I received a nastygram this week lecturing me on the definition of the political spectrum.

The correspondent was confused – though that didn’t stop him from demeaning me: “Wish you guys would get this right, once. You tend to unknowingly propagate the wrong idea and confuse readers when you think there is only a left and a right and try to apply a political belief to that odd little paradigm.”

Hmmmm.

This is actually a subject I have written about frequently with much detail and specificity.

I don’t like labels much. They are sometimes unavoidable, but they are often misunderstood. They tend to oversimplify matters of great importance and blur important distinctions.

But let me take another stab at defining the political spectrum in a way that, I believe, is indisputable.

Think of the political spectrum as a horizontal line going from left to right. On the extreme left are those who believe government should be in control of everything. That’s where the totalitarian ideologies belong – from Communism to Shariah. There is one way to do things and that is by the party line – and government is the enforcement mechanism.

On the extreme right would be those who hate government and think we can get along just fine as human beings without any. We call those people anarchists. You don’t meet many anarchists these days – not true anarchists. Most people who call themselves anarchists today aren’t really anarchists at all. They are merely angry people fomenting chaos, which more often leads to totalitarianism and authoritarianism rather than anarchy.

A true anarchist would be as far to the right as you can get on the political spectrum.

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Just to the left of anarchists would be libertarians, who acknowledge there is a role for government but want it strictly limited. Those we call “conservatives” might be just to the left of the libertarians.

As I mentioned, over on the other side of the political spectrum, the left side, would be those who want government to have totalitarian control. These would be hard-core Stalinists and communists and Islamic radicals who want to control everyone’s behavior according to Shariah law.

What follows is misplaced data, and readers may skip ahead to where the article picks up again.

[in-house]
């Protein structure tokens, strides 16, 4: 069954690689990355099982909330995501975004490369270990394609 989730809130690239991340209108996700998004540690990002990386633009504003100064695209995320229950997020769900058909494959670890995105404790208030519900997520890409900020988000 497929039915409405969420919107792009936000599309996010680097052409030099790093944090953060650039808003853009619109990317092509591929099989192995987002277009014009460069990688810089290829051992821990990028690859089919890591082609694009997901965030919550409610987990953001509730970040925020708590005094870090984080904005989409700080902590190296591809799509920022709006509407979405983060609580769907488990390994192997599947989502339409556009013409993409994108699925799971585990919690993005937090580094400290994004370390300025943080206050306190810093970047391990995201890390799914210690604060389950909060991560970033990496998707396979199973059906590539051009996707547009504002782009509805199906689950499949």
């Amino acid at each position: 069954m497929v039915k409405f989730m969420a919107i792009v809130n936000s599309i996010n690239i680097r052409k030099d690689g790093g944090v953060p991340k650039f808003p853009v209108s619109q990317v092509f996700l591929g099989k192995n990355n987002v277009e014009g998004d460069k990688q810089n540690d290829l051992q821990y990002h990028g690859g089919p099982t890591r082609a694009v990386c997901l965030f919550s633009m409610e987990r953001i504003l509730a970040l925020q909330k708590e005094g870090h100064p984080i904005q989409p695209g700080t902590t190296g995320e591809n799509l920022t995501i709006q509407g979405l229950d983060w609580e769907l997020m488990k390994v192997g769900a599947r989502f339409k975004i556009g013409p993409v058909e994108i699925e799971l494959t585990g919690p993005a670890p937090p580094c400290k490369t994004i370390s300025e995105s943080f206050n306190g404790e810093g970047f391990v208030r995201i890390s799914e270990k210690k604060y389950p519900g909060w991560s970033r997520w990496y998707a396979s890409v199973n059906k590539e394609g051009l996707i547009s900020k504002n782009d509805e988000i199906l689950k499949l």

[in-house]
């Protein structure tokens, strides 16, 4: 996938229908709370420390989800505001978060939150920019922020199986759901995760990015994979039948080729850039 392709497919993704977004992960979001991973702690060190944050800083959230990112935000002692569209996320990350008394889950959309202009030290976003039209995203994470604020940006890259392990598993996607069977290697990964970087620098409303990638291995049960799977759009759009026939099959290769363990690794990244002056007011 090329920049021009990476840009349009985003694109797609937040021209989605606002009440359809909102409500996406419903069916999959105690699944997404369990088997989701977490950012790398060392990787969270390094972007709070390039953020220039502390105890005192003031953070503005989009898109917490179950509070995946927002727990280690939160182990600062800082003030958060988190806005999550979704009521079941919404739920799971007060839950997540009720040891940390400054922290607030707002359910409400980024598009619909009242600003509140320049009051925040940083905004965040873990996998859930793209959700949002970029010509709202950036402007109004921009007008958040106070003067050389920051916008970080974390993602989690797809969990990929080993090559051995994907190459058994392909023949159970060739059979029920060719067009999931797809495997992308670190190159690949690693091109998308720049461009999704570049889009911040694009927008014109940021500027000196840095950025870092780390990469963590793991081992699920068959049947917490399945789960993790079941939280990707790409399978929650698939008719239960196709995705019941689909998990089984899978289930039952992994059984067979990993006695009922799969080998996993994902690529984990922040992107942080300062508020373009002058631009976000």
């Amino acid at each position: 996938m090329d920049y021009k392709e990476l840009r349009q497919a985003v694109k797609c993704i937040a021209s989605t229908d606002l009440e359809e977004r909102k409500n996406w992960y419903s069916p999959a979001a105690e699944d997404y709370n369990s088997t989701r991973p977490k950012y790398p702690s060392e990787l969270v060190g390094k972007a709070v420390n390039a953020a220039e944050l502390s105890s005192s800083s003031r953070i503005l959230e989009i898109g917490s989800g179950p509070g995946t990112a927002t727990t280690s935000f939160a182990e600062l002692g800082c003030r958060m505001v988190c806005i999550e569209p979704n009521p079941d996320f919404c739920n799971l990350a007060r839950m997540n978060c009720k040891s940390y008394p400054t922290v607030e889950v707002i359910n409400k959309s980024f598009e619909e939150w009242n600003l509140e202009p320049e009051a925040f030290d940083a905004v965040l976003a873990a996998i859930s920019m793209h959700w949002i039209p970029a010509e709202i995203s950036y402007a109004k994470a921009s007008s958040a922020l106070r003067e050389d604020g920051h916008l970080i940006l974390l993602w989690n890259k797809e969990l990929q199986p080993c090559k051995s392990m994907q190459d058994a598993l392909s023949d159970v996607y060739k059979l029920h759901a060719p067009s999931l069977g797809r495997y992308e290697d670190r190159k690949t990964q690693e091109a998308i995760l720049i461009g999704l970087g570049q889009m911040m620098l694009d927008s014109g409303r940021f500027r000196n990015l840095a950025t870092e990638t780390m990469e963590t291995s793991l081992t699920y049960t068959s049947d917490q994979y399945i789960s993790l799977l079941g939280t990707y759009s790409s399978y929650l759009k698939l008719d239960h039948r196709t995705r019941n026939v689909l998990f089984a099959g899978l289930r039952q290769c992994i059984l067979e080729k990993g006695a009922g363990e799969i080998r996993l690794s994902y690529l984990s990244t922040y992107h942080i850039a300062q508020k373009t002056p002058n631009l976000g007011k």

Just to the right of them, but still way over on the left side of the spectrum, would be fascists, those who are still totalitarians, but don’t insist that government own all the means of production. Fascists are content to control the means of production.

Just to the right of these folks are those in our society who call for a “mixed economy” in line with the European model. You could also call it “soft socialism.”

In other words, what truly defines the political spectrum is attitude toward the proper role of government.

How does this model differentiate from the general misconceptions we hear so frequently?

First of all, fascism is often portrayed as a “right-wing” ideology, when, in fact, it is far left. Fascism and communism are ideological kissing cousins. That’s how close they are on the political spectrum and in their way of governance.

In fact, I would say that fascists are often mistakenly called communists. Take a look at China today and it is not by any stretch of the imagination communist. It is fascist. Even though most people who think of themselves as “left” would tell you they detest fascism, in practice, they often have not.

Mussolini was beloved by the left and practically defined fascism. Hitler was embraced by the Communist Soviet Union, until he betrayed Stalin’s non-aggression pact. Hollywood Communists led the “peace movement” in the U.S. and fought involvement in the European war until Hitler betrayed Stalin. Then, overnight, they became war mongers.

Secondly, anarchists are often described as left-wingers, when in fact they are on the extreme right of the political spectrum. Again, the political spectrum, if it is to make any sense at all, should be based on attitude toward government.

Because of these misconceptions, many Americans are missing the real political threat facing our country. It’s not from communism, but it is from another form of socialism – fascism.

Whenever you hear about “public-private partnerships,” you’re hearing about a fascist concept.

Whenever you hear about emergency government plans to confiscate property, block transportation and seize control of communications, it’s socialism that is knocking on the door.

Look at the way we have abdicated our individual liberties in favor of “group rights.” That’s a fascist concept. Look at the way we demonize certain groups (i.e. Bible-believing Christians) and elevate others (homosexuals come to mind as the new noblemen or chosen people) in our society. That, too, is a fascist concept.

One of the reasons America is moving toward fascism today is because it has lost its constitutional moorings. We’re supposed to believe in limited government in the United States. The federal powers are enumerated in the Constitution. But, in recent years, Washington has far exceeded its authority. And very few politicians – Democrats or Republicans – seem to give a darn.

So, maybe you ask, who’s in the middle of the political spectrum?

America’s Founding Fathers were.

They believed in very limited central government but left to the states broad powers to legislate.

And I’m with them.

How about you?

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